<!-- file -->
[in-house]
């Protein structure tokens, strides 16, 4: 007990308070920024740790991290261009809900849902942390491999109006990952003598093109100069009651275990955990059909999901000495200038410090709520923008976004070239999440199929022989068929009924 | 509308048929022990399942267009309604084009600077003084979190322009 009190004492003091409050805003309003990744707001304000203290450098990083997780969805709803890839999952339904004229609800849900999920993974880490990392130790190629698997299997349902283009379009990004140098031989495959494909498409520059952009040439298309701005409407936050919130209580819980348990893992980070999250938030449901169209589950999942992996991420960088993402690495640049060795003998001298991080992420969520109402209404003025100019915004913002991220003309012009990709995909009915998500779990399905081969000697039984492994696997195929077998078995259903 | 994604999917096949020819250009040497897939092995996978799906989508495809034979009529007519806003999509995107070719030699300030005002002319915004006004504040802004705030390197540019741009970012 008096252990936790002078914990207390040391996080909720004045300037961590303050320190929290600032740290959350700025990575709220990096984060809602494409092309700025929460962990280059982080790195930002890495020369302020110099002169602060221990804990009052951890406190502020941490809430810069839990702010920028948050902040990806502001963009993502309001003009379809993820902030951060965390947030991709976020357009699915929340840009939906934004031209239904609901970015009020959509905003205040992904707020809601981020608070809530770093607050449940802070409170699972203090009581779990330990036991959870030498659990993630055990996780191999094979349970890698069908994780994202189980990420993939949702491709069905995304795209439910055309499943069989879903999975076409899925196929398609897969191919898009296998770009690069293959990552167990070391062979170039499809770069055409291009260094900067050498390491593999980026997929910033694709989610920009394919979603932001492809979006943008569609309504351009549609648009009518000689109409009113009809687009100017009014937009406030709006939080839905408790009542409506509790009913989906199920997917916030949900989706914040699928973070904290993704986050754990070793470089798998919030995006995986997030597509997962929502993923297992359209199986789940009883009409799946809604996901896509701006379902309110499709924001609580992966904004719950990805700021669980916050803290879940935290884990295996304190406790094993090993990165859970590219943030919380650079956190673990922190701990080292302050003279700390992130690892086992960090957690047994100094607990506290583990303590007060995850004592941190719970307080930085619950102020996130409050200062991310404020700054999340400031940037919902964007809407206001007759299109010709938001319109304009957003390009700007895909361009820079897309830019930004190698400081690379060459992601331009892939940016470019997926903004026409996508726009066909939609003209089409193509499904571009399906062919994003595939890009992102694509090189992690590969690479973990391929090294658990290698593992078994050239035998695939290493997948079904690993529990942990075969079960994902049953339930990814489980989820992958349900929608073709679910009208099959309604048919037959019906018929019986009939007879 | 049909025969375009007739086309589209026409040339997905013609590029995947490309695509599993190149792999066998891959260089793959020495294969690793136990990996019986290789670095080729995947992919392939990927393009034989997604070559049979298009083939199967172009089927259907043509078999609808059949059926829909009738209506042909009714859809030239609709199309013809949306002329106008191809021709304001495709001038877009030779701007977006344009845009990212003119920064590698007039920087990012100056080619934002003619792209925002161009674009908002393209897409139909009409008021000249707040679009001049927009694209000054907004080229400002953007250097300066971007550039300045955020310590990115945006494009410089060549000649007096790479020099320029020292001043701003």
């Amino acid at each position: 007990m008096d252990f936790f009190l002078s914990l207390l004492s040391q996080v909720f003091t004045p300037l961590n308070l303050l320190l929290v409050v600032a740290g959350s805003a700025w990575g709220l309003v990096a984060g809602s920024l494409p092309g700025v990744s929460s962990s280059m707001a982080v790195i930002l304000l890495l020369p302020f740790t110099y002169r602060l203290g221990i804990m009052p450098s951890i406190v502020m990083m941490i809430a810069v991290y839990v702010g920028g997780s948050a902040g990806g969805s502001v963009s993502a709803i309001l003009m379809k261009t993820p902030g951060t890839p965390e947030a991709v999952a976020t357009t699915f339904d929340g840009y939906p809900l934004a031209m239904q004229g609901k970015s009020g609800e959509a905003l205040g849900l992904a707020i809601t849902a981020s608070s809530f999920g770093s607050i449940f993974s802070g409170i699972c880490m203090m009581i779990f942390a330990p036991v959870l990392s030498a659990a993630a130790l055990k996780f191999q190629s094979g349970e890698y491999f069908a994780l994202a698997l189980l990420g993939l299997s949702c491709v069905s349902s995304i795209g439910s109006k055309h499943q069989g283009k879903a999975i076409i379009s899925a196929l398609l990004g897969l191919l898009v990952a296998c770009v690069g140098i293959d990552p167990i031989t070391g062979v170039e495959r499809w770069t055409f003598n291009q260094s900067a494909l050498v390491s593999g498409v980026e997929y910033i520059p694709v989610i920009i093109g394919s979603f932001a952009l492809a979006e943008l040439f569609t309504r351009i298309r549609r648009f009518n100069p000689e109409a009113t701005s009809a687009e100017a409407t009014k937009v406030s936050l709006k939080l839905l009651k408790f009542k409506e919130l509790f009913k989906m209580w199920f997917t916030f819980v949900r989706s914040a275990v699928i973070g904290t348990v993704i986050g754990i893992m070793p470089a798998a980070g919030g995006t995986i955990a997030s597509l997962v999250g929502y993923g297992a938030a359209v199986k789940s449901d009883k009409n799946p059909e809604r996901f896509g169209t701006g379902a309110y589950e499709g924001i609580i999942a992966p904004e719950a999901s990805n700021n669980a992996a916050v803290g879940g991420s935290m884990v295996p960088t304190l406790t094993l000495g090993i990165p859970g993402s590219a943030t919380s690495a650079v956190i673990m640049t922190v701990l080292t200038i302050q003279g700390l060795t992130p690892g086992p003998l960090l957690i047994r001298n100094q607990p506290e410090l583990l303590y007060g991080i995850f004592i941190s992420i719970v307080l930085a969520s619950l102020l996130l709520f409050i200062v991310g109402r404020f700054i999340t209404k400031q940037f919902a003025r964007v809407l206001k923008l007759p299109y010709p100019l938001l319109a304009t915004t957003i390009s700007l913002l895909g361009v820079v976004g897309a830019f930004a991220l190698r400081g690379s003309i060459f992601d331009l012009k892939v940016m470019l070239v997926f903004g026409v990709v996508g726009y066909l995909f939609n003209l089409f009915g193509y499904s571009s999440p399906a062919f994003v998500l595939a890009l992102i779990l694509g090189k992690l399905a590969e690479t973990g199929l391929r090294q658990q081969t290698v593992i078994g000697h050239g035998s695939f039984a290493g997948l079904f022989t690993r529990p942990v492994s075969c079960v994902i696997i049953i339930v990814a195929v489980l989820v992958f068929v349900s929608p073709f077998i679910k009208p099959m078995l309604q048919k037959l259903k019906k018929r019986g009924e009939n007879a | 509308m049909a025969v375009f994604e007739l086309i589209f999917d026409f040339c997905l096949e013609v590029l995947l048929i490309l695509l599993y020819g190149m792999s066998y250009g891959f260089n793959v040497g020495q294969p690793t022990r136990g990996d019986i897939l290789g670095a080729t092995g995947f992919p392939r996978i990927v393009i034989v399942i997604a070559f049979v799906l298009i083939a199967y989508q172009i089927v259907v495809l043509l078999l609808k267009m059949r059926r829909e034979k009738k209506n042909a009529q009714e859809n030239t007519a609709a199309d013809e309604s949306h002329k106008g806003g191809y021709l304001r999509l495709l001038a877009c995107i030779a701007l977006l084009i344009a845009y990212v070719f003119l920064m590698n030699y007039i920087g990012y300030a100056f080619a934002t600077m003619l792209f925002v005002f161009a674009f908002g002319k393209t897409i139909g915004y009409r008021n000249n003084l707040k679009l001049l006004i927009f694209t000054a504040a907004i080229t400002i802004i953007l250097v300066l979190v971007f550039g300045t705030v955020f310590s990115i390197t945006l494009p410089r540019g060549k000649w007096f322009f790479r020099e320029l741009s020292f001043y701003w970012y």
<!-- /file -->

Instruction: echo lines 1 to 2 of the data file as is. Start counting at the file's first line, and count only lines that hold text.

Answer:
[in-house]
């Protein structure tokens, strides 16, 4: 007990308070920024740790991290261009809900849902942390491999109006990952003598093109100069009651275990955990059909999901000495200038410090709520923008976004070239999440199929022989068929009924 | 509308048929022990399942267009309604084009600077003084979190322009 009190004492003091409050805003309003990744707001304000203290450098990083997780969805709803890839999952339904004229609800849900999920993974880490990392130790190629698997299997349902283009379009990004140098031989495959494909498409520059952009040439298309701005409407936050919130209580819980348990893992980070999250938030449901169209589950999942992996991420960088993402690495640049060795003998001298991080992420969520109402209404003025100019915004913002991220003309012009990709995909009915998500779990399905081969000697039984492994696997195929077998078995259903 | 994604999917096949020819250009040497897939092995996978799906989508495809034979009529007519806003999509995107070719030699300030005002002319915004006004504040802004705030390197540019741009970012 008096252990936790002078914990207390040391996080909720004045300037961590303050320190929290600032740290959350700025990575709220990096984060809602494409092309700025929460962990280059982080790195930002890495020369302020110099002169602060221990804990009052951890406190502020941490809430810069839990702010920028948050902040990806502001963009993502309001003009379809993820902030951060965390947030991709976020357009699915929340840009939906934004031209239904609901970015009020959509905003205040992904707020809601981020608070809530770093607050449940802070409170699972203090009581779990330990036991959870030498659990993630055990996780191999094979349970890698069908994780994202189980990420993939949702491709069905995304795209439910055309499943069989879903999975076409899925196929398609897969191919898009296998770009690069293959990552167990070391062979170039499809770069055409291009260094900067050498390491593999980026997929910033694709989610920009394919979603932001492809979006943008569609309504351009549609648009009518000689109409009113009809687009100017009014937009406030709006939080839905408790009542409506509790009913989906199920997917916030949900989706914040699928973070904290993704986050754990070793470089798998919030995006995986997030597509997962929502993923297992359209199986789940009883009409799946809604996901896509701006379902309110499709924001609580992966904004719950990805700021669980916050803290879940935290884990295996304190406790094993090993990165859970590219943030919380650079956190673990922190701990080292302050003279700390992130690892086992960090957690047994100094607990506290583990303590007060995850004592941190719970307080930085619950102020996130409050200062991310404020700054999340400031940037919902964007809407206001007759299109010709938001319109304009957003390009700007895909361009820079897309830019930004190698400081690379060459992601331009892939940016470019997926903004026409996508726009066909939609003209089409193509499904571009399906062919994003595939890009992102694509090189992690590969690479973990391929090294658990290698593992078994050239035998695939290493997948079904690993529990942990075969079960994902049953339930990814489980989820992958349900929608073709679910009208099959309604048919037959019906018929019986009939007879 | 049909025969375009007739086309589209026409040339997905013609590029995947490309695509599993190149792999066998891959260089793959020495294969690793136990990996019986290789670095080729995947992919392939990927393009034989997604070559049979298009083939199967172009089927259907043509078999609808059949059926829909009738209506042909009714859809030239609709199309013809949306002329106008191809021709304001495709001038877009030779701007977006344009845009990212003119920064590698007039920087990012100056080619934002003619792209925002161009674009908002393209897409139909009409008021000249707040679009001049927009694209000054907004080229400002953007250097300066971007550039300045955020310590990115945006494009410089060549000649007096790479020099320029020292001043701003």